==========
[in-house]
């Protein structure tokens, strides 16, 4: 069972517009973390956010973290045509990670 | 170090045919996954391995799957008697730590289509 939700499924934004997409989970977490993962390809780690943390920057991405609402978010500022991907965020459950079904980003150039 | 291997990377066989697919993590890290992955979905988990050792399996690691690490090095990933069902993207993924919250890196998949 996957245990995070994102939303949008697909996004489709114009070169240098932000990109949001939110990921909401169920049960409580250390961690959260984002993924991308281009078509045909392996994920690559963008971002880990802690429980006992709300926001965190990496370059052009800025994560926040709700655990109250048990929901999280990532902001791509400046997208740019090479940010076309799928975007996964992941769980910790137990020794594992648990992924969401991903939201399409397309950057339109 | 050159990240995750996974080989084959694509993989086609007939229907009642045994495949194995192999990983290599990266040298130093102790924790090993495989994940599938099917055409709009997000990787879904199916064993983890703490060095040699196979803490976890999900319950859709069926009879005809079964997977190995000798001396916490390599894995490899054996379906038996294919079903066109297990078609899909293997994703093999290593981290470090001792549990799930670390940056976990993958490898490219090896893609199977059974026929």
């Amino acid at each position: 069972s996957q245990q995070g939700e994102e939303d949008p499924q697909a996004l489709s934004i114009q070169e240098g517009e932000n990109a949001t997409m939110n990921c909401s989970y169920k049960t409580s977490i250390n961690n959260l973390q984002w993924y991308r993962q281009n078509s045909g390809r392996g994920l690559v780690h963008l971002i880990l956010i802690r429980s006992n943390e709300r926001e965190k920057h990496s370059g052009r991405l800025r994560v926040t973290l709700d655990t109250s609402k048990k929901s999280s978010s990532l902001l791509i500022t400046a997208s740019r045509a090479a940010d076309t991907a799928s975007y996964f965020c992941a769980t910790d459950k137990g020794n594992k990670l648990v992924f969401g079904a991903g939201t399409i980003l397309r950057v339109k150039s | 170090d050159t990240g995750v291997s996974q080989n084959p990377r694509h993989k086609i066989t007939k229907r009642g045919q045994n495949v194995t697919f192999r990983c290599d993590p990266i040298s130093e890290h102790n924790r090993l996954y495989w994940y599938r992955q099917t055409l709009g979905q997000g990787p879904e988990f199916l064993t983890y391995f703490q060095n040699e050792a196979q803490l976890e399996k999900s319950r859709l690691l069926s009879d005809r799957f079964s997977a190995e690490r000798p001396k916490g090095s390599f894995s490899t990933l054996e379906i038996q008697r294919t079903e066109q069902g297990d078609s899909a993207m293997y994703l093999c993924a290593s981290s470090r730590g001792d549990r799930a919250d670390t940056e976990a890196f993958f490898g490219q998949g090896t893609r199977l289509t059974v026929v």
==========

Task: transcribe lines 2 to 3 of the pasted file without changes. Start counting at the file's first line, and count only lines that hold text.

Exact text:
């Protein structure tokens, strides 16, 4: 069972517009973390956010973290045509990670 | 170090045919996954391995799957008697730590289509 939700499924934004997409989970977490993962390809780690943390920057991405609402978010500022991907965020459950079904980003150039 | 291997990377066989697919993590890290992955979905988990050792399996690691690490090095990933069902993207993924919250890196998949 996957245990995070994102939303949008697909996004489709114009070169240098932000990109949001939110990921909401169920049960409580250390961690959260984002993924991308281009078509045909392996994920690559963008971002880990802690429980006992709300926001965190990496370059052009800025994560926040709700655990109250048990929901999280990532902001791509400046997208740019090479940010076309799928975007996964992941769980910790137990020794594992648990992924969401991903939201399409397309950057339109 | 050159990240995750996974080989084959694509993989086609007939229907009642045994495949194995192999990983290599990266040298130093102790924790090993495989994940599938099917055409709009997000990787879904199916064993983890703490060095040699196979803490976890999900319950859709069926009879005809079964997977190995000798001396916490390599894995490899054996379906038996294919079903066109297990078609899909293997994703093999290593981290470090001792549990799930670390940056976990993958490898490219090896893609199977059974026929």
């Amino acid at each position: 069972s996957q245990q995070g939700e994102e939303d949008p499924q697909a996004l489709s934004i114009q070169e240098g517009e932000n990109a949001t997409m939110n990921c909401s989970y169920k049960t409580s977490i250390n961690n959260l973390q984002w993924y991308r993962q281009n078509s045909g390809r392996g994920l690559v780690h963008l971002i880990l956010i802690r429980s006992n943390e709300r926001e965190k920057h990496s370059g052009r991405l800025r994560v926040t973290l709700d655990t109250s609402k048990k929901s999280s978010s990532l902001l791509i500022t400046a997208s740019r045509a090479a940010d076309t991907a799928s975007y996964f965020c992941a769980t910790d459950k137990g020794n594992k990670l648990v992924f969401g079904a991903g939201t399409i980003l397309r950057v339109k150039s | 170090d050159t990240g995750v291997s996974q080989n084959p990377r694509h993989k086609i066989t007939k229907r009642g045919q045994n495949v194995t697919f192999r990983c290599d993590p990266i040298s130093e890290h102790n924790r090993l996954y495989w994940y599938r992955q099917t055409l709009g979905q997000g990787p879904e988990f199916l064993t983890y391995f703490q060095n040699e050792a196979q803490l976890e399996k999900s319950r859709l690691l069926s009879d005809r799957f079964s997977a190995e690490r000798p001396k916490g090095s390599f894995s490899t990933l054996e379906i038996q008697r294919t079903e066109q069902g297990d078609s899909a993207m293997y994703l093999c993924a290593s981290s470090r730590g001792d549990r799930a919250d670390t940056e976990a890196f993958f490898g490219q998949g090896t893609r199977l289509t059974v026929v």